Brothers in Iron Vol.1: Meet Erik

Brothers in Iron is a mini-series I shall be doing that shares people or groups of people I have met through the world of fitness and whom I have looked up to at times for inspiration. They are people that I believe some of you, the readers, can look up to for motivation with regards to both activities inside and outside the gym.

I tend to workout at varying times during the day, depending on when I’m free, have enough energy and am mentally focused. Lately that tends to be sometime around mid day, where the gym’s quietest and there isn’t a half hour queue just to use the squat rack! Sticking to this routine has introduced me to a couple of likeminded individuals, most surprising of which is Erik. Everyday at 1.30pm, like clockwork, a slight figure can be seen walking around the gym in an England shirt, khaki shorts and black weightlifting belt.

I first met Erik 2 months ago when using the bench he wanted. The funniest part about the encounter was how he immediately stopped whatever it was he was doing and ran to try aid me grind out the last rep of my final set benching. Whether or not he helped is another matter but the thought and effort is definitely commendable! In an environment where testosterone rages and egos are at its highest, Erik quietly trundles around and goes about his getting his dose of “iron therapy”. But you couldn’t be more mistaken if you were to think of him as being weak. I asked him about his age once. Never again. “Why does it matter?” was the stern reply. I had already explained that it was for a feature in this blog but he was adamant that at no point should his age be mentioned. “But age is nothing but a number. It isn’t about how old you are on the outside, but more how old you are on the inside”. He certainly lives by those words, out training a lot of people around the same age as me!

Erik started working out as a student in 1956. “Way before you’re time”, he chuckled. Originally from Tajikistan, Erik moved to the UK in the 50’s in order to get his education. At the time, there was both class and race discrimination in Tajikistan with both Christians and black people alike being poorly treated. As a “lower class” individual he did not have any second thoughts about settling into the UK.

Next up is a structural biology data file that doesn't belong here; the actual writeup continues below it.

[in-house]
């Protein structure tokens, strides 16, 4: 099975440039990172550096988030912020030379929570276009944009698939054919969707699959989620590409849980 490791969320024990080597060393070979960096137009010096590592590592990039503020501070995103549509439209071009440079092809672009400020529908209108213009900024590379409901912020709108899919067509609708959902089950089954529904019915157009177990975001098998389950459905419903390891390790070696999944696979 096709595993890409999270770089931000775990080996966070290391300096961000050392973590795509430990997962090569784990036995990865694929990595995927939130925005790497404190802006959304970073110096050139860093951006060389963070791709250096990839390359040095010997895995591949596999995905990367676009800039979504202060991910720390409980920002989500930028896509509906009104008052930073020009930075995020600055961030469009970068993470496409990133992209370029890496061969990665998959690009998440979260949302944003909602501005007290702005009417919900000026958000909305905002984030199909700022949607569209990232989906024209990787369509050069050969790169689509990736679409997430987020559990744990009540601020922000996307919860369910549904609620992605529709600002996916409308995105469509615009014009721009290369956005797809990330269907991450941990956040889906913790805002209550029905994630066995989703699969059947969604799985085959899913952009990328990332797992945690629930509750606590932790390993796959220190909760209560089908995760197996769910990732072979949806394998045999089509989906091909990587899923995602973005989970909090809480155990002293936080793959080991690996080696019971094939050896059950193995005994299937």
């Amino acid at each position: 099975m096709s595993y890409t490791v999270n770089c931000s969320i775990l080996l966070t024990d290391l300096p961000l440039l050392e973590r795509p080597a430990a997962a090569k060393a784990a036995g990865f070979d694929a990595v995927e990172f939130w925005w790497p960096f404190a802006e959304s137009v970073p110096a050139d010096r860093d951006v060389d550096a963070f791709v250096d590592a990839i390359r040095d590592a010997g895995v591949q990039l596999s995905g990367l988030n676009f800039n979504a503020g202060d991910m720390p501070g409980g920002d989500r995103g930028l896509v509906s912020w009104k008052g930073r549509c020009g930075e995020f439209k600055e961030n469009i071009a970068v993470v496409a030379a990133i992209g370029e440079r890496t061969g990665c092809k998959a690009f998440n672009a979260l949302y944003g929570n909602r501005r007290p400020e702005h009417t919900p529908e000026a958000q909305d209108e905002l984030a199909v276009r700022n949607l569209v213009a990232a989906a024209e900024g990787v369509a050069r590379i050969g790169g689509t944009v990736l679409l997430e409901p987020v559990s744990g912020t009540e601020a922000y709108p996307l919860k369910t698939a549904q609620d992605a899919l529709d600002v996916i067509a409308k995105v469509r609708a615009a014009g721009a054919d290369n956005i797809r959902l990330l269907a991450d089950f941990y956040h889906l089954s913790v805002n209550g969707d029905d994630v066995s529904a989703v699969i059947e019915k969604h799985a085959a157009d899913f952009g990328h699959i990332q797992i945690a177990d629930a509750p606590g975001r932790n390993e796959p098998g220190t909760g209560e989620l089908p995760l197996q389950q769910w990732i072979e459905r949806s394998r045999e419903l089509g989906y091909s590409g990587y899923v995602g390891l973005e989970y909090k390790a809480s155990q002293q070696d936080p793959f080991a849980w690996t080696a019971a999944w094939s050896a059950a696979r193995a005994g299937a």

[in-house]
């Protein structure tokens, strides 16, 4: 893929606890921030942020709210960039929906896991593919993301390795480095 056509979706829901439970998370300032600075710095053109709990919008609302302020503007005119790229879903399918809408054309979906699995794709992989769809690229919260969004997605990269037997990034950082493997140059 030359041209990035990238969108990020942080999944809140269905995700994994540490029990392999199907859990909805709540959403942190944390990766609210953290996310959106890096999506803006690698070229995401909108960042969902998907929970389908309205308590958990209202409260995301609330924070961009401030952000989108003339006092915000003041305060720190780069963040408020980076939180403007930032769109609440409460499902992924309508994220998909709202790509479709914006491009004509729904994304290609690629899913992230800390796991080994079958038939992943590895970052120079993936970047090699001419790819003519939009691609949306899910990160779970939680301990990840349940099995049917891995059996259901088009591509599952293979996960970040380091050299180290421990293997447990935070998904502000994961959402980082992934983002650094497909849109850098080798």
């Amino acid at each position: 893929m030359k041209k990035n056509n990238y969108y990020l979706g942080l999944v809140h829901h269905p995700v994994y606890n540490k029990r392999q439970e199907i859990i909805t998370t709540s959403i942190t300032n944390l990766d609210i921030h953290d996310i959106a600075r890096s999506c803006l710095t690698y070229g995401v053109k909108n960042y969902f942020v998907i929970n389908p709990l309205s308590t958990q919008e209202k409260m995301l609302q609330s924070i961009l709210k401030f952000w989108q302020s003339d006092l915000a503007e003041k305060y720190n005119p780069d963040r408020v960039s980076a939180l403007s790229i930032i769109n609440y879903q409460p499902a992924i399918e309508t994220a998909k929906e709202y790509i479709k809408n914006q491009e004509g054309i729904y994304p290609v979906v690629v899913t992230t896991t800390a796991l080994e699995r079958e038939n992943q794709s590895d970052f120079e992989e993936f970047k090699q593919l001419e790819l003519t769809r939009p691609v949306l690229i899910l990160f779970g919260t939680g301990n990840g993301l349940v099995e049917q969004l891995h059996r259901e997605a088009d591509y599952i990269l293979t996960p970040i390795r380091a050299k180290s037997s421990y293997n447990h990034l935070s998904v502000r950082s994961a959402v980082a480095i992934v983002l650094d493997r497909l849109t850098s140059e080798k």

IMAG1250_1Since the 50’s, Erik has continued working out, describing it as a “drug”. He was never interested in alcohol or recreational drugs but fell in love the moment he stepped into the gym. He may not be the might he once was, but he still continues to perform major lifts (Squats, T-bar rows, etc.) to the best of his ability. At times he pushes himself too far, but refuses to accept help, which I can only assume it’s so he doesn’t get reminded about his weaknesses.

He may not have the best physique or form, but it’s his work ethic and his beliefs are what make him stand out. I asked him what keeps him motivated to work out to this day; “Too many people lose a purpose once they retire. They die mentally before they do physically. This is my purpose. This is what I enjoy,” he recited. I couldn’t agree with those words more myself. So many people in their 20’s “die mentally”, lacking any clear ambitions. An even smaller percentage actively work to try and achieve those ambitions. If Erik can, why can’t we?

On that day, I did not have my best workout and did not feel as mentally strong as I normally do. But after the interview, I was truly inspired. “We don’t beat the Grim Reaper by living longer, we beat the Reaper by living well and living fully, for the Reaper will come for all of us. The question is what do we do between the time we are born and the time he shows up. It’s too late to do all the things that you’re gonna kinda get around to.”, Randy Pausch, 2008. Take some time to find out what you want in life and put in the effort required to achieve those results.

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